Tuesday, November 25, 2008

Houghton Mifflin Has Suspended Acquisitions of New Manuscripts

Bad news for all you hopeful writers out there, HM is not accepting new manuscripts for a while. As you can already guess the economic crisis is affecting even the book industry. I know, I know, I'm just as surprised as you are that the book industry is exhibiting financial problems. But it's true, writing books is not the fasted or best way to make money.

"Book Publisher Suspends New Acquisitions" —
(From New York Times by Mokoto Rich)

“There is a freeze-lite,” [Josef Blumenfeld, vice president of communications of HM] said. “There is a way in so it is not a hard freeze but for right now, there is a temporary — call it a freeze if you want.”

He added, “Every new manuscript that comes in is going to be subjected to a higher degree of scrutiny and consideration than has previously been the case.”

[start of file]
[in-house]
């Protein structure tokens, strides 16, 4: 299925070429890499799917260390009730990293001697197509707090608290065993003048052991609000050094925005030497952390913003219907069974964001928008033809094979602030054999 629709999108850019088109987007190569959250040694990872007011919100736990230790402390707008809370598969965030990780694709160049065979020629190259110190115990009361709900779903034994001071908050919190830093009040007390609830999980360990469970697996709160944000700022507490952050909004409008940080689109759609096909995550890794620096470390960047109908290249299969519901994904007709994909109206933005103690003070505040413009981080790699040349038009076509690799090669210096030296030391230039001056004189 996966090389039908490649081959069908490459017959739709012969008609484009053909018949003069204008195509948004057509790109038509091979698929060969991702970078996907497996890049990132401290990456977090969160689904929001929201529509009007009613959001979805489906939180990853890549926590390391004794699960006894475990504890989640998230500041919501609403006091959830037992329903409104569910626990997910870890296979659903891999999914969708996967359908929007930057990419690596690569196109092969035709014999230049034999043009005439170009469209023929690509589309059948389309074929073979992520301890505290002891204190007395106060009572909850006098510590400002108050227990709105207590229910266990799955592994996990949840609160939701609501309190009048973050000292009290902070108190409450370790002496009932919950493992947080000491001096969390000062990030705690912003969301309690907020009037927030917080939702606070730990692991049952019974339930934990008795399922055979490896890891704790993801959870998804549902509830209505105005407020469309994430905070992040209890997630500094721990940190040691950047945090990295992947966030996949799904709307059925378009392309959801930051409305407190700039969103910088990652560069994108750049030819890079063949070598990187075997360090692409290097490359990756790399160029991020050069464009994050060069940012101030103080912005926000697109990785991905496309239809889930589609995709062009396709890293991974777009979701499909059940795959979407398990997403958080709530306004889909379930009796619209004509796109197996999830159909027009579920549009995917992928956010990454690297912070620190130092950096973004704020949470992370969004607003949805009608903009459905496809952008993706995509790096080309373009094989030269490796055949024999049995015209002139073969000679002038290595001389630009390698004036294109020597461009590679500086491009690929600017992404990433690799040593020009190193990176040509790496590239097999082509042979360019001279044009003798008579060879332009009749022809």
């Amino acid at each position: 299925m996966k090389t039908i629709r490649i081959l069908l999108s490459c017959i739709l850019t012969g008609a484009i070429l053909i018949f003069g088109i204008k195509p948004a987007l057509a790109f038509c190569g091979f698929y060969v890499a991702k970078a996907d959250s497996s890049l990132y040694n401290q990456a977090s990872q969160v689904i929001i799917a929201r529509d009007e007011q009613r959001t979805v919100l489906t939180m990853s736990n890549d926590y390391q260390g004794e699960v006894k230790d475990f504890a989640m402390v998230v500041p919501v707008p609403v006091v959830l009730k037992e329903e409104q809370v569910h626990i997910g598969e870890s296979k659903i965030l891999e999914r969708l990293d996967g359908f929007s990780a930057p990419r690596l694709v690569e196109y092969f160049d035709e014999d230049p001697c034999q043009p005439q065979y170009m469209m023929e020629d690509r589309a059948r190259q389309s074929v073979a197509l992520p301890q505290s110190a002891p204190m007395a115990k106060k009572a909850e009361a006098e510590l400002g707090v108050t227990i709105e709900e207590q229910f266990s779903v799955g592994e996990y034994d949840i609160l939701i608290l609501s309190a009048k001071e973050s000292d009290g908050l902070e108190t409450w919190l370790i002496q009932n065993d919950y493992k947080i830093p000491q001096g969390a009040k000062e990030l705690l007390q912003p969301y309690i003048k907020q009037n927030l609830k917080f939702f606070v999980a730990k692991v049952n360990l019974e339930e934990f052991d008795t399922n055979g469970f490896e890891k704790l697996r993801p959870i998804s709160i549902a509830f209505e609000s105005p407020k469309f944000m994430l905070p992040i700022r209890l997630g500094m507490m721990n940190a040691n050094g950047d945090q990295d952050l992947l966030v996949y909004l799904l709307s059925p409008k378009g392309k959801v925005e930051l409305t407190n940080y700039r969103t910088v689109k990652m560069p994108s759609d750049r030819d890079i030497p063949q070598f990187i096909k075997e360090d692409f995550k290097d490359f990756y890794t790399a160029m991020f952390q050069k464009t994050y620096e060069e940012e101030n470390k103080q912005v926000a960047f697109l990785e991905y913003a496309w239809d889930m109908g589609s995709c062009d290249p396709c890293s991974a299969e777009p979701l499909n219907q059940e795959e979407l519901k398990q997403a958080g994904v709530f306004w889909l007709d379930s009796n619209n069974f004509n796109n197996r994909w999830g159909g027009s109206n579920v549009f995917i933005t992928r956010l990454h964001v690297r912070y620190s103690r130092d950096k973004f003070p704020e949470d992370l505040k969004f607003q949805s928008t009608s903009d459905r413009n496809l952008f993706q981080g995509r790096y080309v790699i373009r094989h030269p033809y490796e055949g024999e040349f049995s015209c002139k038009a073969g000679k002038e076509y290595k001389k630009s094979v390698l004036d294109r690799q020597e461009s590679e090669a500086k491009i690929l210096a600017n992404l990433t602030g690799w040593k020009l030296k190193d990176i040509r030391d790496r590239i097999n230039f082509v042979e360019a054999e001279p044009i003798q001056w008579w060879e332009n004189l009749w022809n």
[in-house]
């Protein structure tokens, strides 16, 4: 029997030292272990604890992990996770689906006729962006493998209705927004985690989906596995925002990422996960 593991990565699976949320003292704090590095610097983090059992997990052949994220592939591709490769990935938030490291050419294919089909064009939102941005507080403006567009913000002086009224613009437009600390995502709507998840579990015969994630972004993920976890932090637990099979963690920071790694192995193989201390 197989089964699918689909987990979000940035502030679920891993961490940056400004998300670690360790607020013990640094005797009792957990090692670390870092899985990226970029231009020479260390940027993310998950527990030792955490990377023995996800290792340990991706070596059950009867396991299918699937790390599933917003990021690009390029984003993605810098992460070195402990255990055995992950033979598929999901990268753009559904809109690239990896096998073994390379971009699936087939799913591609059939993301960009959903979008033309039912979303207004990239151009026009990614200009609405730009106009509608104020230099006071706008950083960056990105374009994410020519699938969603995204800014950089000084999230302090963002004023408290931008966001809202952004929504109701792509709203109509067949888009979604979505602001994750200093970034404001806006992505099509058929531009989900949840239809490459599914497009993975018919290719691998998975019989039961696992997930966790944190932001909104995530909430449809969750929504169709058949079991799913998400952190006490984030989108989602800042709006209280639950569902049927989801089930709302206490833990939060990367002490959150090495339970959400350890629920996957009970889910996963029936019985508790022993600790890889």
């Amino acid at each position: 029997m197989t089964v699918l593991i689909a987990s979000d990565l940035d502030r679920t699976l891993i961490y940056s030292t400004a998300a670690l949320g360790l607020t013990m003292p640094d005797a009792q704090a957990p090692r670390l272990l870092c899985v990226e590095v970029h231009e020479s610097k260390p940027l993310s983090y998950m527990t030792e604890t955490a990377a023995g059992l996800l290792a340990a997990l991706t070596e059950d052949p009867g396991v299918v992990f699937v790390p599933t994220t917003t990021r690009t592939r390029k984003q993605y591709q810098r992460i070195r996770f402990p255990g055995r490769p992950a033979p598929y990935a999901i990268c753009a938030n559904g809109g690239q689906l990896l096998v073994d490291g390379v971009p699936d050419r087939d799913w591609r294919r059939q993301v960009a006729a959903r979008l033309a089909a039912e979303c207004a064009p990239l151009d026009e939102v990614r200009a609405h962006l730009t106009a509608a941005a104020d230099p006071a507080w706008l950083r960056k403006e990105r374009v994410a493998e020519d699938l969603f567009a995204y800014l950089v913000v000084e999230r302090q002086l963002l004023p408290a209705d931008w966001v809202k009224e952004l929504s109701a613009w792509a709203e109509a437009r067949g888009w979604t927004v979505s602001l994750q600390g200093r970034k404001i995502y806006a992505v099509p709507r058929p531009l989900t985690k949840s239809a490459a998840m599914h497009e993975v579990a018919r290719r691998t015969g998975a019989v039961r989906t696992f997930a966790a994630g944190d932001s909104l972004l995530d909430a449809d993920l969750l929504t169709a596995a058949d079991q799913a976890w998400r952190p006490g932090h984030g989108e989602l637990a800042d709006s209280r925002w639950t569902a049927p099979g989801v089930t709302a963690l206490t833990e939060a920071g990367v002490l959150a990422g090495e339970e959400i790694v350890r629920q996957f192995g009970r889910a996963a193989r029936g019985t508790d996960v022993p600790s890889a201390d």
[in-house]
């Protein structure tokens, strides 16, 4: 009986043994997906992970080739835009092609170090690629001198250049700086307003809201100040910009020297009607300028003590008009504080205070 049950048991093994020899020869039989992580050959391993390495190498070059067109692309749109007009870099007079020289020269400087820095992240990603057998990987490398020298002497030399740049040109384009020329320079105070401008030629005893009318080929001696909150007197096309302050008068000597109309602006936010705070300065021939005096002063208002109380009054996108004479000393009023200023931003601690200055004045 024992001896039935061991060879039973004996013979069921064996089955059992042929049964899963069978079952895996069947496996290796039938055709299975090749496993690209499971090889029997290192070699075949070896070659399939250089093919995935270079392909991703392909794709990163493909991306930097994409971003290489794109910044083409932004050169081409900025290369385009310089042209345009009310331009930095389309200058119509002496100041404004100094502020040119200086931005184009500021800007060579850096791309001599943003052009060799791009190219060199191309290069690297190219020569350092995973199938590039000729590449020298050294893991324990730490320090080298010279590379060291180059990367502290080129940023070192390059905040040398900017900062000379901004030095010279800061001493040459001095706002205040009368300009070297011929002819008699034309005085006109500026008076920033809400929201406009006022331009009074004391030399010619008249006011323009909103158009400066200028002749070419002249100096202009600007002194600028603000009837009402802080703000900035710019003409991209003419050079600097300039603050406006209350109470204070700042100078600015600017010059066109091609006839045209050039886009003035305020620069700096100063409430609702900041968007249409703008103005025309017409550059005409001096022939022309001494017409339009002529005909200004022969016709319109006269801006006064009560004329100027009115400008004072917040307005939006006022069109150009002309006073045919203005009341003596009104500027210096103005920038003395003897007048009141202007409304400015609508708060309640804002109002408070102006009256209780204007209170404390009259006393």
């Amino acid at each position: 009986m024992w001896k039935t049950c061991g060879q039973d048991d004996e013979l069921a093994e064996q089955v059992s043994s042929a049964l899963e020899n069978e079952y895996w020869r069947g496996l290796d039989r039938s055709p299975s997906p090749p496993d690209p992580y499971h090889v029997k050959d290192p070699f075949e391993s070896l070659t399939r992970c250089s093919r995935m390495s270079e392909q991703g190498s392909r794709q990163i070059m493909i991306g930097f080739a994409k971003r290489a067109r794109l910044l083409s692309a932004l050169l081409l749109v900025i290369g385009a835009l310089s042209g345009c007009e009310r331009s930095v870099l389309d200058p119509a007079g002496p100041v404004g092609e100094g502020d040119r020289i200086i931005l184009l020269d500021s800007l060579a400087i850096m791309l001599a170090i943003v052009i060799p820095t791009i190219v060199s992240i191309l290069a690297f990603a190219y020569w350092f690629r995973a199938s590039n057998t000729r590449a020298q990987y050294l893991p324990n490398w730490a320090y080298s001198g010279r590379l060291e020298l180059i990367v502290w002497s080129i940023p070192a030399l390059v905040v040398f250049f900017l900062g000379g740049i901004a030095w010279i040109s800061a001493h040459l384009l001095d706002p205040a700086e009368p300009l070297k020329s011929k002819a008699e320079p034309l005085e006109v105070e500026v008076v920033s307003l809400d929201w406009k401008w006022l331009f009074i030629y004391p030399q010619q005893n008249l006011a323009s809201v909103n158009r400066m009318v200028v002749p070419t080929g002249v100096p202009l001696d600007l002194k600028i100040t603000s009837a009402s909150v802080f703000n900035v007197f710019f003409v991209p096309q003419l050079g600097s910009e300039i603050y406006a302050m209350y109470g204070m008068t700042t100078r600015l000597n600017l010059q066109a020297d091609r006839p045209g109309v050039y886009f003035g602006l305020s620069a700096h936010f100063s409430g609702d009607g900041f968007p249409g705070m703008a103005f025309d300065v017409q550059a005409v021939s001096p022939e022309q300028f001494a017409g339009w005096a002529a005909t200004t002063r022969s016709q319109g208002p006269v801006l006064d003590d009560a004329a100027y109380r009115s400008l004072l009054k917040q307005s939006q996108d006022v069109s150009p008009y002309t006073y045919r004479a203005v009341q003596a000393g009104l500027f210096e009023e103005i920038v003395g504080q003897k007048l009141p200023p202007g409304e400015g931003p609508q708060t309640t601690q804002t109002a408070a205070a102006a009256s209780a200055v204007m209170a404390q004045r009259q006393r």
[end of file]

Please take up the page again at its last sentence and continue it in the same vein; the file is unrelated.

He said he could not be specific about what criteria would govern decisions about what manuscripts to buy, but said that editors would have to prove to an acquisitions committee that the book showed concrete evidence of “market interest.”

If you ask me this is all bullshit. Like the big presses have been giving good thought to what they have been releasing on the shelves anyway. They have always thought about the bottom line before they thought about the quality of the books they published. Which is exactly the opposite way to make money in this business long term. Perennials, perennials, my kingdom for a perennial.

But do not despair, my lovelies. There are small presses out there. (Thank God!) So Support them. Buy from them. Send your really awesome manuscripts to them. (And did I say buy from them!) While your at it, support the small independent bookstores, too. These small guys may be the last ones standing after this is all over.

Ann Coulter's Jaw Wired Shut

No, this is not a joke. Whomever wished for this should now wish for a million dollars. Yes, it is true, that horror of a woman has had her jaw wired shut. So we won't be hearing that "golden" voice for a while. Hmm, maybe God has finally had it with these people.